Usernames have to be unique, they identify a user. Passwords do not. Passwords have to be kept secret anyway. You can't tell a user "Hey, choose another password; another user is using this one already". If he is a hacker, he will love that!
You should not store the passwords anyway. Instead store their hashes. See Salted Password Hashing - Doing it Right.
If you have two columns that have to be unique, either their combination must be unique or they must be unique independently.
An example of a unique combination would be monthly data indentified by year and month stored in two separate columns. Here it would make sense to use these two columns as primary key (PK). If you already have another PK, create one unique index or unique constraint on these two columns. See also When should I use a unique constraint instead of a unique index?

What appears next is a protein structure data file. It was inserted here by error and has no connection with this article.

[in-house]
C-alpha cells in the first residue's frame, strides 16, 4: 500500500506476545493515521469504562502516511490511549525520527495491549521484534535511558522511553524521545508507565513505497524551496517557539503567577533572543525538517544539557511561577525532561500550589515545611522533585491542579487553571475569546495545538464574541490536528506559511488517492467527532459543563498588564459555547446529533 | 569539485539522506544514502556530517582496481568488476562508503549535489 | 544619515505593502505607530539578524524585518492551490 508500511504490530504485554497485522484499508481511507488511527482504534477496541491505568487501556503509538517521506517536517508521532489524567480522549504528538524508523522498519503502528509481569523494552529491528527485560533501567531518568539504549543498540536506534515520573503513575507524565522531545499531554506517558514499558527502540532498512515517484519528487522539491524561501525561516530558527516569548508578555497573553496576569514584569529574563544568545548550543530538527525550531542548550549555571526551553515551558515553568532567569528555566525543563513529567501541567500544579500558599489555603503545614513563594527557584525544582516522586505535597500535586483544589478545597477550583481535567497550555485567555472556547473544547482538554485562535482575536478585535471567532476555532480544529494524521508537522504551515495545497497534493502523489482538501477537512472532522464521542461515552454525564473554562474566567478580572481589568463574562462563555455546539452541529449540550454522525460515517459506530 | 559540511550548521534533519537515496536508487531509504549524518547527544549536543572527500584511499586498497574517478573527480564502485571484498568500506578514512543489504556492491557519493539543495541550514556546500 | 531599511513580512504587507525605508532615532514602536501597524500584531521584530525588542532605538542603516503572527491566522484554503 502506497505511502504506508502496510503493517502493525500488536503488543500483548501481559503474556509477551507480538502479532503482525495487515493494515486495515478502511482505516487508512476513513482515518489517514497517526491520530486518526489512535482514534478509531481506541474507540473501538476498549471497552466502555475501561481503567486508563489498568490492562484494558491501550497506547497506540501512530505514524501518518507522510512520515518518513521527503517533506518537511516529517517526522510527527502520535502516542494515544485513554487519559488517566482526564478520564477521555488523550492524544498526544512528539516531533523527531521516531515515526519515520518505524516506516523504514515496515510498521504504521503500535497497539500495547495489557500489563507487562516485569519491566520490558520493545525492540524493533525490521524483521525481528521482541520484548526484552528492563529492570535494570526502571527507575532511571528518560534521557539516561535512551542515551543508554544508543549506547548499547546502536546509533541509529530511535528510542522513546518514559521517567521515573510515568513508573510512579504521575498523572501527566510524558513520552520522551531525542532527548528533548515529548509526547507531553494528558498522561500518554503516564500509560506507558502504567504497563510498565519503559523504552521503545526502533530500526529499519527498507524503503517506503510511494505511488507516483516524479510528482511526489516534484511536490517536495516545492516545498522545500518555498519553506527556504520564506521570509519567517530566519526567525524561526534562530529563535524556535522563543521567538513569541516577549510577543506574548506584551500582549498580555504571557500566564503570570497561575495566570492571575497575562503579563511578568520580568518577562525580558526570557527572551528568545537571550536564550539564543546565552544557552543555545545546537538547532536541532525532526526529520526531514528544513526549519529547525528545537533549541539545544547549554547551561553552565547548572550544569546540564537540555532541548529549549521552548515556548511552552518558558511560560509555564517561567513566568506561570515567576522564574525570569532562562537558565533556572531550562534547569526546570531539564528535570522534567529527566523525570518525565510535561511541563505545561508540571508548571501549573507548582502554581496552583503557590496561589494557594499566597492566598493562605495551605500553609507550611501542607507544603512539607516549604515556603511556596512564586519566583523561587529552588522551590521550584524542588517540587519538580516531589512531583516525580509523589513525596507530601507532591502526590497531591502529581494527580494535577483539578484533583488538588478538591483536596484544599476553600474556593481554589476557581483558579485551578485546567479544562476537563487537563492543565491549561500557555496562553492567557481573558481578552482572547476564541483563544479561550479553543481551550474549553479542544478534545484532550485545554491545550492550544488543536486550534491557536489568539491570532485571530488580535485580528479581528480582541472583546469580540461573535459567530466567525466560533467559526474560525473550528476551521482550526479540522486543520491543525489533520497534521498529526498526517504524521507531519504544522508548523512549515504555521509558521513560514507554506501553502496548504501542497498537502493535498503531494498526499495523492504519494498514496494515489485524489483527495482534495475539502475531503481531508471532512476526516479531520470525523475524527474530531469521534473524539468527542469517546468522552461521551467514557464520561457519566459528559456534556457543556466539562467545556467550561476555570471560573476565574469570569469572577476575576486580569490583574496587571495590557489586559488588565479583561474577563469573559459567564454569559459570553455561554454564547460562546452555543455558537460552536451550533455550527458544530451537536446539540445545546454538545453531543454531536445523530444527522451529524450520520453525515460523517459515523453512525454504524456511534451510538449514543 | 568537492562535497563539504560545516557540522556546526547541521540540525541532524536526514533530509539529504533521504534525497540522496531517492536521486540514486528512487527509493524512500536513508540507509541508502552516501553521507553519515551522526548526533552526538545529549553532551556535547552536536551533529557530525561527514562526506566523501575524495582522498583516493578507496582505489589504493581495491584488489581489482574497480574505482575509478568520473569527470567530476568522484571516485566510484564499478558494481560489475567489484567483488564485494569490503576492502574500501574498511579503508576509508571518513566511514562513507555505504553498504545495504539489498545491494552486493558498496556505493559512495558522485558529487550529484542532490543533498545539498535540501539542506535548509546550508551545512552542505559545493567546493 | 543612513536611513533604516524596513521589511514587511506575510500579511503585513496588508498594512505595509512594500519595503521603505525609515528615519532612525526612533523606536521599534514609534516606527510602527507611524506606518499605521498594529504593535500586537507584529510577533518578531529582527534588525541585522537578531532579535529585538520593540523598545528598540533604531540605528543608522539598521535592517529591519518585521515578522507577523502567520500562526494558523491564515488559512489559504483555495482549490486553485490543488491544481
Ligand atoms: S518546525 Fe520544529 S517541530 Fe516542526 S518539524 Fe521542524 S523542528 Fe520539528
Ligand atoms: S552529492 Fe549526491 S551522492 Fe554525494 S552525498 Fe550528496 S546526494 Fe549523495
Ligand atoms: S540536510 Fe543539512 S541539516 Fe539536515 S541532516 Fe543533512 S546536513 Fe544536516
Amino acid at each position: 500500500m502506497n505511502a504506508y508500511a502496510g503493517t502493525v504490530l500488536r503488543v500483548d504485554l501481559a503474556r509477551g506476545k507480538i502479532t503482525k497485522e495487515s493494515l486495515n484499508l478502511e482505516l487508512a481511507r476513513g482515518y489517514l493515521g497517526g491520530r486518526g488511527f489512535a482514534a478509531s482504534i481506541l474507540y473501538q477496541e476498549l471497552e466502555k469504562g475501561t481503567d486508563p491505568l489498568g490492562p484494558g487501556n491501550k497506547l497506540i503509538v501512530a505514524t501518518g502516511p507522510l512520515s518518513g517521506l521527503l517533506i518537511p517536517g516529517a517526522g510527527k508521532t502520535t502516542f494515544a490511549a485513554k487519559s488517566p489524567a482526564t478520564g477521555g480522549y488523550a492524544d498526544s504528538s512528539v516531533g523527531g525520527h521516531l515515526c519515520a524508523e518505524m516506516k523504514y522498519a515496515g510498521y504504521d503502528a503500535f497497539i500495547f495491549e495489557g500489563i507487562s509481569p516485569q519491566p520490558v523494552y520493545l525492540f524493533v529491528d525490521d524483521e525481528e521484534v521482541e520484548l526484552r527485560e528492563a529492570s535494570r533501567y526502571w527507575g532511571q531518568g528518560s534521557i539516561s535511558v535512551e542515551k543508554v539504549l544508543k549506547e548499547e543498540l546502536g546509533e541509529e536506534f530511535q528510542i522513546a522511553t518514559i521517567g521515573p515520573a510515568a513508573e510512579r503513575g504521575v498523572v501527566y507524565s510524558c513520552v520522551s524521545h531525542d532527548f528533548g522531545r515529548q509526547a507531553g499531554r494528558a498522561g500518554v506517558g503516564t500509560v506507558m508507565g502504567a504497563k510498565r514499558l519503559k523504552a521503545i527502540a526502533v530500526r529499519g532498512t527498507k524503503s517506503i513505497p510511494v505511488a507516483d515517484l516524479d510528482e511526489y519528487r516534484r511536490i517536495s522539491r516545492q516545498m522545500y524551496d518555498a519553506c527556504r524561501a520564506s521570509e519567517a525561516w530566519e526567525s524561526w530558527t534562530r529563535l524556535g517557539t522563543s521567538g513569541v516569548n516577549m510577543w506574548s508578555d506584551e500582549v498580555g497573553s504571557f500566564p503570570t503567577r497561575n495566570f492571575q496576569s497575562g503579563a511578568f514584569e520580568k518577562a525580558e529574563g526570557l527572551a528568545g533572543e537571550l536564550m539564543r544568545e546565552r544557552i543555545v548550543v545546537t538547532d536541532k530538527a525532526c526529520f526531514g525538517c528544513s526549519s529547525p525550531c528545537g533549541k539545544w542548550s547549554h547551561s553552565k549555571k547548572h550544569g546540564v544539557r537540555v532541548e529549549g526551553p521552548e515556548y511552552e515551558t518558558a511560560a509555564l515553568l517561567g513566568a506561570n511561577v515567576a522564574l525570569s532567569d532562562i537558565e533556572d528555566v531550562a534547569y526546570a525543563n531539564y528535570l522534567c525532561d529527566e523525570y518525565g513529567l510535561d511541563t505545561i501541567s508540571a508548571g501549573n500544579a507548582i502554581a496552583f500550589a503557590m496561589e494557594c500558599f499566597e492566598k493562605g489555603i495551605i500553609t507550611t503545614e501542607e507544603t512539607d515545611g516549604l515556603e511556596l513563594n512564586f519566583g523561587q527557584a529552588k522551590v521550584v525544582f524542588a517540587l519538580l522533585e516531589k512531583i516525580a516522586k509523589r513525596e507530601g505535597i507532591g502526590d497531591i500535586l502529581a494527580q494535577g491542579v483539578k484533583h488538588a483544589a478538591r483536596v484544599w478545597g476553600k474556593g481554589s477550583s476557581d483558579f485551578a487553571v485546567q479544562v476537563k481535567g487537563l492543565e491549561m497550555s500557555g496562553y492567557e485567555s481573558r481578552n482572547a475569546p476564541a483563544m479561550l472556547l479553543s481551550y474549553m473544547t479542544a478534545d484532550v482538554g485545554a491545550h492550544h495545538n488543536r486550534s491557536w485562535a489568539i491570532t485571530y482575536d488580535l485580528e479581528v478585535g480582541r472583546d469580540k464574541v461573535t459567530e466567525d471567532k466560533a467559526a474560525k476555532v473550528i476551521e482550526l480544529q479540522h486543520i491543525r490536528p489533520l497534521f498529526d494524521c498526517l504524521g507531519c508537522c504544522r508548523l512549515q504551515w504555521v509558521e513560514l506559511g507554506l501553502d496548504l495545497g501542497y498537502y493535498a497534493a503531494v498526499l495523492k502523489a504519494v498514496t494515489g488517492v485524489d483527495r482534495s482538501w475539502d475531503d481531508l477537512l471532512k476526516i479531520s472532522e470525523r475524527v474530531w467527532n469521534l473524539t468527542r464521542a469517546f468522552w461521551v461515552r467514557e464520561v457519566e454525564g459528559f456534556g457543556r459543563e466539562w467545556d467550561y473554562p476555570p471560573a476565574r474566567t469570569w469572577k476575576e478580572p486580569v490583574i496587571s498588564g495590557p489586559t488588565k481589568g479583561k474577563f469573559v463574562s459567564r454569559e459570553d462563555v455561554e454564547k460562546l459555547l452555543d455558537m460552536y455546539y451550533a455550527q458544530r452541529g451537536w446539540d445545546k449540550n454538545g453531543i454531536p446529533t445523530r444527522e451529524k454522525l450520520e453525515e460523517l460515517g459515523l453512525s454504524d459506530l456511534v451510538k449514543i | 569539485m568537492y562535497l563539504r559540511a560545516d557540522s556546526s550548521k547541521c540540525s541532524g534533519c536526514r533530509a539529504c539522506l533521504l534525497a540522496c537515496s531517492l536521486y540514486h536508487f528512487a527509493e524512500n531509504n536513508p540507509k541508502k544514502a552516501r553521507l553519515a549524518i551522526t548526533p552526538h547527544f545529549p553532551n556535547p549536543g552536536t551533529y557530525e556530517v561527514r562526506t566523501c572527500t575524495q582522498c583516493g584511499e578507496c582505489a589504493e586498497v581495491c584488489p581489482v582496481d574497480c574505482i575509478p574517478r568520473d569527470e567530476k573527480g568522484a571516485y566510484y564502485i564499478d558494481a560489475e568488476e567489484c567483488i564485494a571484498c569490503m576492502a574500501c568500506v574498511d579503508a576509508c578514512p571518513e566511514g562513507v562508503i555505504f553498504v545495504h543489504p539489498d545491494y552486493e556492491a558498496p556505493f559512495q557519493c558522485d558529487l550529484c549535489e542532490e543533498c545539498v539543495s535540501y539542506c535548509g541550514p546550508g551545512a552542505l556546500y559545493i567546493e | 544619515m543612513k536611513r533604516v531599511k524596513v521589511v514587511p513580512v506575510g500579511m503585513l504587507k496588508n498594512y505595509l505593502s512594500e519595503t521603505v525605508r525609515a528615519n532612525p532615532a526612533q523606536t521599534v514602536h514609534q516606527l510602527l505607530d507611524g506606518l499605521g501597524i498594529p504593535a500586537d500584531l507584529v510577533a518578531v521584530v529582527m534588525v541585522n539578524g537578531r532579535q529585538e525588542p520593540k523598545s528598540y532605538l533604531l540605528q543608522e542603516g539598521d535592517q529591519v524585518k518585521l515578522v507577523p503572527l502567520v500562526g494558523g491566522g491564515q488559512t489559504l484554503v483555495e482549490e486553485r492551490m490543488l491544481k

An example of two independently unique columns would be a username and a nickname. The username is used for logins; the nickname is displayed to other users. Here I would use the username as PK and create a unique index on the nickname.
The PK is the primary means of identifying a record. The PK is also referenced in foreign key constraints when defining 1 to n or 1 to 1 relationships between tables. It is a good practice not to choose a column whose value can change over time. If users were allowed to change their username, as an example, choose an auto-increment column as PK and create a unique index on the username.